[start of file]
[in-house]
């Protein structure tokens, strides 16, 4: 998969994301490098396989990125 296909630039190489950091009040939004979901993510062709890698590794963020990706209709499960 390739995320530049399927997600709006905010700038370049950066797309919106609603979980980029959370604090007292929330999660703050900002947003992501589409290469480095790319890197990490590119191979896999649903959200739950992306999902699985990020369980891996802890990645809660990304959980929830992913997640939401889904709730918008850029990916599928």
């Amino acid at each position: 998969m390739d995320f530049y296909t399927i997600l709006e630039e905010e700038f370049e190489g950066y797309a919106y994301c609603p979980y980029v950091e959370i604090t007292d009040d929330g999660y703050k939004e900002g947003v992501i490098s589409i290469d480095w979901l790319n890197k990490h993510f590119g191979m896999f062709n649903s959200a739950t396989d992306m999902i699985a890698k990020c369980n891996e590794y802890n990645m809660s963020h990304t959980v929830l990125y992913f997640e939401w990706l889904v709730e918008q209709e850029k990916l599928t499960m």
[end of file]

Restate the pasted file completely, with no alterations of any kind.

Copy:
[in-house]
């Protein structure tokens, strides 16, 4: 998969994301490098396989990125 296909630039190489950091009040939004979901993510062709890698590794963020990706209709499960 390739995320530049399927997600709006905010700038370049950066797309919106609603979980980029959370604090007292929330999660703050900002947003992501589409290469480095790319890197990490590119191979896999649903959200739950992306999902699985990020369980891996802890990645809660990304959980929830992913997640939401889904709730918008850029990916599928």
């Amino acid at each position: 998969m390739d995320f530049y296909t399927i997600l709006e630039e905010e700038f370049e190489g950066y797309a919106y994301c609603p979980y980029v950091e959370i604090t007292d009040d929330g999660y703050k939004e900002g947003v992501i490098s589409i290469d480095w979901l790319n890197k990490h993510f590119g191979m896999f062709n649903s959200a739950t396989d992306m999902i699985a890698k990020c369980n891996e590794y802890n990645m809660s963020h990304t959980v929830l990125y992913f997640e939401w990706l889904v709730e918008q209709e850029k990916l599928t499960m």